Peatlands and climate

Numbers corresponds with numbers on the board


 There is no doubt that the Earth’s climate is changing. All data indicate that the source is human activity causing changes in the composition of the atmosphere – excessive emission of so-called greenhouse gases, primarily carbon dioxide (CO2). Even small amounts of CO2 in the atmosphere cause a phenomenon similar to greenhouse heating up – hence it is often called the greenhouse effect, and the gases that cause it – greenhouse gases.

    The key to the carbon dioxide balance in the atmosphere are the so-called carbon circulation cycles. The basic cycle is that vegetation in the process of photosynthesis absorbs carbon dioxide and builds it in the form of organic compounds in its biomass. All living organisms in the processes of breathing (respiration) use organic compounds, which involves the release of carbon from them, emitted in the form of CO2 back to the atmosphere.

Peatlands are unique ecosystems in which part of the plant biomass in waterlogged, anaerobic conditions is transformed into peat, which means that the carbon contained in it is excluded from this cycle.

  2. Mires usually have their origin in former water basins, on which a moss-built carpet, including sphagnum encroaches gradually. The dead organic matter settles on the bottom of the basin gradually shallowing it.  
  3. Over time, the reservoir completely overgrows and dead plant debris form successive layers of peat. A constantly high groundwater level is just below the ground surface.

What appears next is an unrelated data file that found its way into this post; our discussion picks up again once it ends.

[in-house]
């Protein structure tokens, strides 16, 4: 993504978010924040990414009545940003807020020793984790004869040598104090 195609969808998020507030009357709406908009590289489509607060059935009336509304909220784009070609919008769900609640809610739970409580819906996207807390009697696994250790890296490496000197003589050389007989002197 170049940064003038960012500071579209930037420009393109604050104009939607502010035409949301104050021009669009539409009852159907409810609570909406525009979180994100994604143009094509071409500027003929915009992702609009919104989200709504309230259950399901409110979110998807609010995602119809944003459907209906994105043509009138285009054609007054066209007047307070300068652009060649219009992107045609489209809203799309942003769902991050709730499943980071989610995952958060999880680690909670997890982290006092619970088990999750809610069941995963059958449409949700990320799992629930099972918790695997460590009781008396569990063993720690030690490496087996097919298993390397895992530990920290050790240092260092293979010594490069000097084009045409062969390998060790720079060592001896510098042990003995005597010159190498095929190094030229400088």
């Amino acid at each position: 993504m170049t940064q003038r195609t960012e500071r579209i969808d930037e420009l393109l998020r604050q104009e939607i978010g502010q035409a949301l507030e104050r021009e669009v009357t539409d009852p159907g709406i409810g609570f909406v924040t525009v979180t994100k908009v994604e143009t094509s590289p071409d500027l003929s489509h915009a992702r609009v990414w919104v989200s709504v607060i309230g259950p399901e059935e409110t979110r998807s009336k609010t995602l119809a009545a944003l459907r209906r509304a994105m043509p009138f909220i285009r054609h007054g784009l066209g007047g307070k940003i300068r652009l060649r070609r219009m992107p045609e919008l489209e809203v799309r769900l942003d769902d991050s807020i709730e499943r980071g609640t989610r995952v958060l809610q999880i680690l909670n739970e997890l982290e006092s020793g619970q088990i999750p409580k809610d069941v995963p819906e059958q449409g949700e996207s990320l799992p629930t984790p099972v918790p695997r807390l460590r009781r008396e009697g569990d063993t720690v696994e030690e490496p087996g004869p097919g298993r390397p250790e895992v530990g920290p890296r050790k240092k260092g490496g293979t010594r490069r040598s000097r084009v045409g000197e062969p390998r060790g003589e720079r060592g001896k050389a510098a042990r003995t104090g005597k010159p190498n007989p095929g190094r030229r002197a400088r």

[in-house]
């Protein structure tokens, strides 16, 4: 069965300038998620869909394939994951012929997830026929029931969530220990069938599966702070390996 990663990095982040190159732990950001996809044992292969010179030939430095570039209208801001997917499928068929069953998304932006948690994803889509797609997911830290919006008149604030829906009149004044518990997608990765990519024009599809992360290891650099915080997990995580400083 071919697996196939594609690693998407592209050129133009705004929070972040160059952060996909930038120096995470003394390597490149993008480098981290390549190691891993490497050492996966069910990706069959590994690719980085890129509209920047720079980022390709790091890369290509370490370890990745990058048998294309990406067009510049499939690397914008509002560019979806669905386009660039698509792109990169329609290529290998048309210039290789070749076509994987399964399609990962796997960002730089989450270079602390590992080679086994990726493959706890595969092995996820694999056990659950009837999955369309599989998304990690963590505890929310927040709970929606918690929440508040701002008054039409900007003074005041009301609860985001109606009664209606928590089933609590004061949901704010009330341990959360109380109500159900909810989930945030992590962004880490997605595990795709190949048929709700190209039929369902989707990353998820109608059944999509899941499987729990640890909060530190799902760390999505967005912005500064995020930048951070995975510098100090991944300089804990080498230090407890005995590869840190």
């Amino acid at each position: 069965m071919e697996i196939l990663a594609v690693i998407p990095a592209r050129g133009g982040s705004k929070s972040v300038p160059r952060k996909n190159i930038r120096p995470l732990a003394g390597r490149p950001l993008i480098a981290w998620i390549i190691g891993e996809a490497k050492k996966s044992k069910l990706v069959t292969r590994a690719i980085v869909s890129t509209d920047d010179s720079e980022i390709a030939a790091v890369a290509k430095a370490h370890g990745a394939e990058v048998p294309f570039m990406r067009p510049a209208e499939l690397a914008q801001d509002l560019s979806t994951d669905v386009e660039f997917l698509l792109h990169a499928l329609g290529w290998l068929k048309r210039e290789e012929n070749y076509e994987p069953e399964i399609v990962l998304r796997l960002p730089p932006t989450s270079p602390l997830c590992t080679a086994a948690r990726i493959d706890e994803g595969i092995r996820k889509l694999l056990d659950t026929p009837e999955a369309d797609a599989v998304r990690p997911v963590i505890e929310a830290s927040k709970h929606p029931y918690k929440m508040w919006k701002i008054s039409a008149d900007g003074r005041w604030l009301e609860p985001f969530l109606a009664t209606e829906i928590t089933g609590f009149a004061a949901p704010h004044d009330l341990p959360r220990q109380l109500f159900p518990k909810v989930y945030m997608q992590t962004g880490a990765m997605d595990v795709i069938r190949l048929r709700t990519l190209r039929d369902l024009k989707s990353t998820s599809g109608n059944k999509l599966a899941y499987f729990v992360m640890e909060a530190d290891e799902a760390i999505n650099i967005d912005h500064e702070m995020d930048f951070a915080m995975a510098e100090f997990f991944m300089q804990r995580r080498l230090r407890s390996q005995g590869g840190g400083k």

4. Subsequent layers of dead organic matter are deposited due to anaerobic conditions in the soil, which prevents degradation. Mire grows thicker as illustrated by red arrows.  
5. Construction of drainage ditches leads to a lowering of the water surface and systematic erosion of peat soil. This causes the process to reverse – from the accumulation of carbon in peat soil to its emission due to decomposition. Agricultural use of such areas accelerates this process
  6. Continued dehydration leads to a complete and irreversible loss of the mires’ ability to restore itself. Peat soil decomposes and mire overgrows with trees and bushes. In the case of peat exploitation and lack of water, peat vegetation disappears and desertification of such areas may occur.  
  7. Until the peatland has completely degraded, blockage of water outflow can, under favorable conditions, lead to the restoration of the peat-forming process. However, once degraded, the peatland will never return to its original, natural state.


Mires in the boreal zone are very extensive, covering thousands of hectares.

Cracked peat on peat bogs in the Słowiński National Park as a result of peat exploitation and drainage.

Construction of wooden partitions on drainage ditches retains water in peatlands, and ditches overgrow over time, permanently improving water conditions.

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